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I'm a bit confused about ~としたら and its exact usage. What is the difference between this and other structures expressing "if" (~なら, たら-form, etc.)?

For example, let's take a sentence from one of my textbooks. If I used ~なら, does it have the same meaning?



Another example: do those two sentences express the same?



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Relevant, and probable duplicate: Differences among -たら、なら、-んだったら、-えば, etc. – istrasci Apr 11 '14 at 15:12
up vote 4 down vote accepted

It is mostly about the degree of likelyhood implied regarding the content of the subordinate clause.

「としたら」 would generally express a lower degree of likelihood in the eyes of the speaker than 「たら」 or 「なら」 would. The difference, however, is often fairly subtle in actual usage for many speakers.

You could always lower the degree of likelyhood in question by adding 「もし」 to any one of the aforementioned expressions.

Thus, your first pair of sentences have nearly the same meaning. As I have explained, the speaker of the first sentence would be feeling that what he has heard is less likely to be true than the speaker of the second sentence would be feeling.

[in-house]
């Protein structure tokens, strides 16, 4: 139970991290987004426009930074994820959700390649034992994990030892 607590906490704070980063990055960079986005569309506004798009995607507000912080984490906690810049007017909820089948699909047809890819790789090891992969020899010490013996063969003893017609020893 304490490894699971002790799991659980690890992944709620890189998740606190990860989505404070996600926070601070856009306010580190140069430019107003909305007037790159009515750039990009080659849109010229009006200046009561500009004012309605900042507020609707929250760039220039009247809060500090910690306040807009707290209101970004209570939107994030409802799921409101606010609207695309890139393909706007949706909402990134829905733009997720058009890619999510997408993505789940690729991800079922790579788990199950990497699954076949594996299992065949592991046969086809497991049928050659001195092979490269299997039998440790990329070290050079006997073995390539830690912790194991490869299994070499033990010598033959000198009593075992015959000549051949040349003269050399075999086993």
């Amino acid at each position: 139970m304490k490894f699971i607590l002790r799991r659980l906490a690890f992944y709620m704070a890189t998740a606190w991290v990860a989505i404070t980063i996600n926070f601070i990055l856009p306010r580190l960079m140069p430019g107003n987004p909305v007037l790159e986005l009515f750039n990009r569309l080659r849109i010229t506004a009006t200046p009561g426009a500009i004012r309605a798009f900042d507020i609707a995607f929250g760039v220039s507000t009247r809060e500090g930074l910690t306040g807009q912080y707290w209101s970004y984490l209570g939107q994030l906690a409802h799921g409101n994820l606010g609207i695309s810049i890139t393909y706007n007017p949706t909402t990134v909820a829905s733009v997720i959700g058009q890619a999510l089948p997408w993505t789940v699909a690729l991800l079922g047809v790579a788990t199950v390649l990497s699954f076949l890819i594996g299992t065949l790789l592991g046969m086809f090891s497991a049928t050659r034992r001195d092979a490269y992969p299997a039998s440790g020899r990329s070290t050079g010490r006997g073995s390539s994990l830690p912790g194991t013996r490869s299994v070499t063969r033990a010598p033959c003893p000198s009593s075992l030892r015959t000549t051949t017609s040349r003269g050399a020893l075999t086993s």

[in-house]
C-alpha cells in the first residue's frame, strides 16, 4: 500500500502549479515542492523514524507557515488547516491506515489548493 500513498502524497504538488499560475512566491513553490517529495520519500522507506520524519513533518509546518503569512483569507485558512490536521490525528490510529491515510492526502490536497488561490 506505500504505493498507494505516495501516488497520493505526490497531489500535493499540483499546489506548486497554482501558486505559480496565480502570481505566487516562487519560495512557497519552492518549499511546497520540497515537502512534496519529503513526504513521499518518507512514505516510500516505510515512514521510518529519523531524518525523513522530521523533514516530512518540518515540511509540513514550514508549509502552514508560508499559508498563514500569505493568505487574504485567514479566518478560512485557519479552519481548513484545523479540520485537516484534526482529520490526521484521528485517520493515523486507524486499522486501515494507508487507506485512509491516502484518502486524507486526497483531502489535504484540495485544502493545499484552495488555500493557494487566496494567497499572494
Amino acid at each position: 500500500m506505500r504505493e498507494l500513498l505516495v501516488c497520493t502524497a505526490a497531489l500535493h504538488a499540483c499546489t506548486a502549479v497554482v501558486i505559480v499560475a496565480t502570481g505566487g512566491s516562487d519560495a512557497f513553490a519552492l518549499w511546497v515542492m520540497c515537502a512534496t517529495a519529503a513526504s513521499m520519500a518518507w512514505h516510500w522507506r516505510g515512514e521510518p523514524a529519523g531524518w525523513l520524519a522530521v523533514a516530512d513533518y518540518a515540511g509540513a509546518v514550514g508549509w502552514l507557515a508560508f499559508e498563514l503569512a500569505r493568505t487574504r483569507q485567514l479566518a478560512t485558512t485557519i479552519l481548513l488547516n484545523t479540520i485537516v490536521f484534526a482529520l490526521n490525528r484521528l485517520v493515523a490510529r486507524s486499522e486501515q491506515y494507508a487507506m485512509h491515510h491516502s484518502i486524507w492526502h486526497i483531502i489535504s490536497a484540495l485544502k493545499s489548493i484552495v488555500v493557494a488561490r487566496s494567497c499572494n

The same can be said about your second pair of sentences. You would say the first sentence in a place where one would be less likely to encounter a lion than you would say the second.

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Thank you. Is there any difference in one expression being more casual than others? – Szymon Apr 11 '14 at 13:31
Only between たら and なら, there is. Former is more casual, but not by much. – l'électeur Apr 11 '14 at 13:34

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